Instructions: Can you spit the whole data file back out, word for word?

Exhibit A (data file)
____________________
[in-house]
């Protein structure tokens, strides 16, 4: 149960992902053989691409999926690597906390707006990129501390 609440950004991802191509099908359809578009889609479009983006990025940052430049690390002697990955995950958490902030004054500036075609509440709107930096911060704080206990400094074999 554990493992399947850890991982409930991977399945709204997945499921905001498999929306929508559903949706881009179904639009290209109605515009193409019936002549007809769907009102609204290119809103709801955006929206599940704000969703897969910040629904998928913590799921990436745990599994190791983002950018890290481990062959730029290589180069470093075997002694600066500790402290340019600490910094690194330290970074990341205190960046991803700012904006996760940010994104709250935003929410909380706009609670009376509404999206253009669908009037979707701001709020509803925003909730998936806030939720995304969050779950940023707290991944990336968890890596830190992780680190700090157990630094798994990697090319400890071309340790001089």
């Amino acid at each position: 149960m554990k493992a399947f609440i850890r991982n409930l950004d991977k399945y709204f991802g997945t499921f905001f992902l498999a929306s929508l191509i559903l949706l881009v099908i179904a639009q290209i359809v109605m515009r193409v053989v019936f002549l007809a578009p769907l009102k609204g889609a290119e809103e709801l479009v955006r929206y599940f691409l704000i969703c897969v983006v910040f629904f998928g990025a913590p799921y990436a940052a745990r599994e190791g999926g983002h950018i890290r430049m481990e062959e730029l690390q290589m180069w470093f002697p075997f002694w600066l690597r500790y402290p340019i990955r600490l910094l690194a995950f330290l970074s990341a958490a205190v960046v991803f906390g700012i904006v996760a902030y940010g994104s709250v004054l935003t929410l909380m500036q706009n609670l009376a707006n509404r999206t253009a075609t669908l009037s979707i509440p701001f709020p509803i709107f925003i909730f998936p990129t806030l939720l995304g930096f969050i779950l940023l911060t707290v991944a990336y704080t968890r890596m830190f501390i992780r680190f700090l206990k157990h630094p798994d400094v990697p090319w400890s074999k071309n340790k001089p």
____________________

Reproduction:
[in-house]
């Protein structure tokens, strides 16, 4: 149960992902053989691409999926690597906390707006990129501390 609440950004991802191509099908359809578009889609479009983006990025940052430049690390002697990955995950958490902030004054500036075609509440709107930096911060704080206990400094074999 554990493992399947850890991982409930991977399945709204997945499921905001498999929306929508559903949706881009179904639009290209109605515009193409019936002549007809769907009102609204290119809103709801955006929206599940704000969703897969910040629904998928913590799921990436745990599994190791983002950018890290481990062959730029290589180069470093075997002694600066500790402290340019600490910094690194330290970074990341205190960046991803700012904006996760940010994104709250935003929410909380706009609670009376509404999206253009669908009037979707701001709020509803925003909730998936806030939720995304969050779950940023707290991944990336968890890596830190992780680190700090157990630094798994990697090319400890071309340790001089």
């Amino acid at each position: 149960m554990k493992a399947f609440i850890r991982n409930l950004d991977k399945y709204f991802g997945t499921f905001f992902l498999a929306s929508l191509i559903l949706l881009v099908i179904a639009q290209i359809v109605m515009r193409v053989v019936f002549l007809a578009p769907l009102k609204g889609a290119e809103e709801l479009v955006r929206y599940f691409l704000i969703c897969v983006v910040f629904f998928g990025a913590p799921y990436a940052a745990r599994e190791g999926g983002h950018i890290r430049m481990e062959e730029l690390q290589m180069w470093f002697p075997f002694w600066l690597r500790y402290p340019i990955r600490l910094l690194a995950f330290l970074s990341a958490a205190v960046v991803f906390g700012i904006v996760a902030y940010g994104s709250v004054l935003t929410l909380m500036q706009n609670l009376a707006n509404r999206t253009a075609t669908l009037s979707i509440p701001f709020p509803i709107f925003i909730f998936p990129t806030l939720l995304g930096f969050i779950l940023l911060t707290v991944a990336y704080t968890r890596m830190f501390i992780r680190f700090l206990k157990h630094p798994d400094v990697p090319w400890s074999k071309n340790k001089p």